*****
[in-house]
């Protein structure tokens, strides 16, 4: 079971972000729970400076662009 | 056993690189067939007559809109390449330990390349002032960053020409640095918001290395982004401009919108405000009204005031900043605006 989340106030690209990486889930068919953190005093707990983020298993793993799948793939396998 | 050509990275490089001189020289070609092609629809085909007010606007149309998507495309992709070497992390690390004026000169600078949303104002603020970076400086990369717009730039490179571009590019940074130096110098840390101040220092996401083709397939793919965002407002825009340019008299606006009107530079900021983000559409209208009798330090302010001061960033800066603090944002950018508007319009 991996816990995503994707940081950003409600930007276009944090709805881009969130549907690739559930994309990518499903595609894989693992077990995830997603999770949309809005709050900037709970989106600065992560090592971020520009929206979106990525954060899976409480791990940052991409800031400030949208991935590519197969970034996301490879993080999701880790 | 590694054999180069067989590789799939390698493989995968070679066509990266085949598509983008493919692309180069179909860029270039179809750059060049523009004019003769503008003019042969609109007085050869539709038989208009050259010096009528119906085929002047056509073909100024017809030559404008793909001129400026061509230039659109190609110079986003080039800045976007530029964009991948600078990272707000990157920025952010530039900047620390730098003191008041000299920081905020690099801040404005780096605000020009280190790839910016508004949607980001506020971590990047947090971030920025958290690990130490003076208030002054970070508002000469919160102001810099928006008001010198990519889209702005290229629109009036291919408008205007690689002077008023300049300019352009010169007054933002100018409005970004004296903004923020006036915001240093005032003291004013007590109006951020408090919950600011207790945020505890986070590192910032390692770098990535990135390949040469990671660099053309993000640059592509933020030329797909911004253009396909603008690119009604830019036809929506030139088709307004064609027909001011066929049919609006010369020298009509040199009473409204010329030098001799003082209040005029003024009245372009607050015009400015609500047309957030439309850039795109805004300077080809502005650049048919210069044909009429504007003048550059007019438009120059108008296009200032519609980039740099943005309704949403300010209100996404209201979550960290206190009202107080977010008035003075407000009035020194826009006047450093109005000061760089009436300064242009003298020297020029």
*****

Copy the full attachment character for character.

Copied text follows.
[in-house]
């Protein structure tokens, strides 16, 4: 079971972000729970400076662009 | 056993690189067939007559809109390449330990390349002032960053020409640095918001290395982004401009919108405000009204005031900043605006 989340106030690209990486889930068919953190005093707990983020298993793993799948793939396998 | 050509990275490089001189020289070609092609629809085909007010606007149309998507495309992709070497992390690390004026000169600078949303104002603020970076400086990369717009730039490179571009590019940074130096110098840390101040220092996401083709397939793919965002407002825009340019008299606006009107530079900021983000559409209208009798330090302010001061960033800066603090944002950018508007319009 991996816990995503994707940081950003409600930007276009944090709805881009969130549907690739559930994309990518499903595609894989693992077990995830997603999770949309809005709050900037709970989106600065992560090592971020520009929206979106990525954060899976409480791990940052991409800031400030949208991935590519197969970034996301490879993080999701880790 | 590694054999180069067989590789799939390698493989995968070679066509990266085949598509983008493919692309180069179909860029270039179809750059060049523009004019003769503008003019042969609109007085050869539709038989208009050259010096009528119906085929002047056509073909100024017809030559404008793909001129400026061509230039659109190609110079986003080039800045976007530029964009991948600078990272707000990157920025952010530039900047620390730098003191008041000299920081905020690099801040404005780096605000020009280190790839910016508004949607980001506020971590990047947090971030920025958290690990130490003076208030002054970070508002000469919160102001810099928006008001010198990519889209702005290229629109009036291919408008205007690689002077008023300049300019352009010169007054933002100018409005970004004296903004923020006036915001240093005032003291004013007590109006951020408090919950600011207790945020505890986070590192910032390692770098990535990135390949040469990671660099053309993000640059592509933020030329797909911004253009396909603008690119009604830019036809929506030139088709307004064609027909001011066929049919609006010369020298009509040199009473409204010329030098001799003082209040005029003024009245372009607050015009400015609500047309957030439309850039795109805004300077080809502005650049048919210069044909009429504007003048550059007019438009120059108008296009200032519609980039740099943005309704949403300010209100996404209201979550960290206190009202107080977010008035003075407000009035020194826009006047450093109005000061760089009436300064242009003298020297020029």